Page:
One out of three kids between the ages of 6 and 17 needs corrective lenses, and an increasing number of them wear contacts. While contact lenses are almost always appropriate for motivated teens, some optometrists don’t prescribe them for kids younger than age 8 — so those children usually start with glasses. During the tween years, choosing vision correction is more individual.
There is no right age to make the transition from glasses to contacts. Motivation is the most important factor.
“The first question I ask is who wants to switch to contacts,” says Dr. Scott Pycraft, of Pycraft Family Eye Care in Wooster. “If it’s a parent or coach, we’re less likely to have a smooth transition.”
Safe and hygienic care of contacts requires daily follow-through on the child’s part, so it’s important to establish that the child is willing to learn the routine and practice it consistently.
While contact lenses aren’t appropriate for everyone, they can offer a number of advantages. Kids who are self-conscious about their appearance get a boost in self-esteem when they transition to contacts for daytime wear. Those who are active in sports can gain some athletic advantage from the improved vision and safety contacts can offer. Contact lenses provide better peripheral vision, allowing the user to wear other protective eyewear, and don’t pose the risk of flying off or breaking during intense moments in a game or activity.
If a child does lose a contact, it’s much cheaper and easier to replace than broken eyeglass frames. And for near-sighted kids whose vision is worsening rapidly, certain kinds of contacts can change the shape of the cornea, allowing for better vision with milder correction as the child grows into adulthood.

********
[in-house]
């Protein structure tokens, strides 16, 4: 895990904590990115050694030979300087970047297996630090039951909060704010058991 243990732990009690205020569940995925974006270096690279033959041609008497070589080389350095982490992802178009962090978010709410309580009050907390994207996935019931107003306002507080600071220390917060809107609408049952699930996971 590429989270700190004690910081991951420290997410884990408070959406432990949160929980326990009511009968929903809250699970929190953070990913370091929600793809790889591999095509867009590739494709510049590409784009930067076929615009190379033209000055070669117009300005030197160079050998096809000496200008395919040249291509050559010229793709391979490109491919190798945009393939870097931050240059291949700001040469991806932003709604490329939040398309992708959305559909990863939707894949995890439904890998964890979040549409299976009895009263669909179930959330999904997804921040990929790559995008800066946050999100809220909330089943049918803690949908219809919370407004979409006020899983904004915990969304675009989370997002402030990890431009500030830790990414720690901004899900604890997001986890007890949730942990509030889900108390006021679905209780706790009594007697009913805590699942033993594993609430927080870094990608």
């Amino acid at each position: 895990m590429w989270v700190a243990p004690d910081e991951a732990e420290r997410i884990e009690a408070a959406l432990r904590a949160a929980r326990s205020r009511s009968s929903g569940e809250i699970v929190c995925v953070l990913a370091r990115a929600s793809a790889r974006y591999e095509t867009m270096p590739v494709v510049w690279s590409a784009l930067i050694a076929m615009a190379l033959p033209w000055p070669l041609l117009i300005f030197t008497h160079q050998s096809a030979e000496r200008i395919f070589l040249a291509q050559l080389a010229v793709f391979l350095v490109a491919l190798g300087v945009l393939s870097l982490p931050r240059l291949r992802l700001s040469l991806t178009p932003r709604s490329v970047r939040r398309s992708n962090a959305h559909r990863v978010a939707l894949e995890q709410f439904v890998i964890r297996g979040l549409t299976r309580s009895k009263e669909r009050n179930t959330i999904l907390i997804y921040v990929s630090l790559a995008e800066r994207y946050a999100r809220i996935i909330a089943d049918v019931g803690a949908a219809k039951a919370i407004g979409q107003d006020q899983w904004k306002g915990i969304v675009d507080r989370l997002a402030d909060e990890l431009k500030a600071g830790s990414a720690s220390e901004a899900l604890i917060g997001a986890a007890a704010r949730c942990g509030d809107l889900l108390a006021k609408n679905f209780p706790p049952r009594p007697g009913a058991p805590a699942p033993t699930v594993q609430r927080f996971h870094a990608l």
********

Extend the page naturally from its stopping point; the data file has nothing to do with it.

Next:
However, for kids with seasonal allergies, symptoms can be more uncomfortable with contact lenses; sometimes the allergies need to be addressed first with over-the-counter medications before contacts are a good option again.
Is Your Child Ready for Contacts?
When considering contacts for a tween, the second question Pycraft asks is, “How does the kid’s room look?”
Following a care routine for contacts is more complicated than putting on a pair of glasses, so kids need to be mature enough to handle the responsibility, and parents can glean clues about a child’s maturity level by observing how household chores and schoolwork are handled.
A good care routine for contact lenses is based on consistency and cleanliness: always wash hands before handling contacts, use only the products recommended by your optometrist, and follow the optometrist’s specific instructions for care.
Pycraft says most infections are caused by poor hygiene. There is more potential for an infection with extended-wear lenses, so daily disposables are most often prescribed for kids.
Life with contacts is trouble-free for most wearers, but some do experience infections or abrasions. Awareness can be important. Pay attention to any changes, and never put a lens in an eye that shows signs of a problem, such as redness, burning or itching.
The transition to contacts needn’t be an all-or-nothing decision, either. Many kids wear both contacts and glasses, depending on what they may be doing on a particular day. And when contact lenses just won’t work for a particular child, the range of choices for frames is better and more stylish than ever before.
As Pycraft points out, “Harry Potter helped make glasses feel better for some kids.”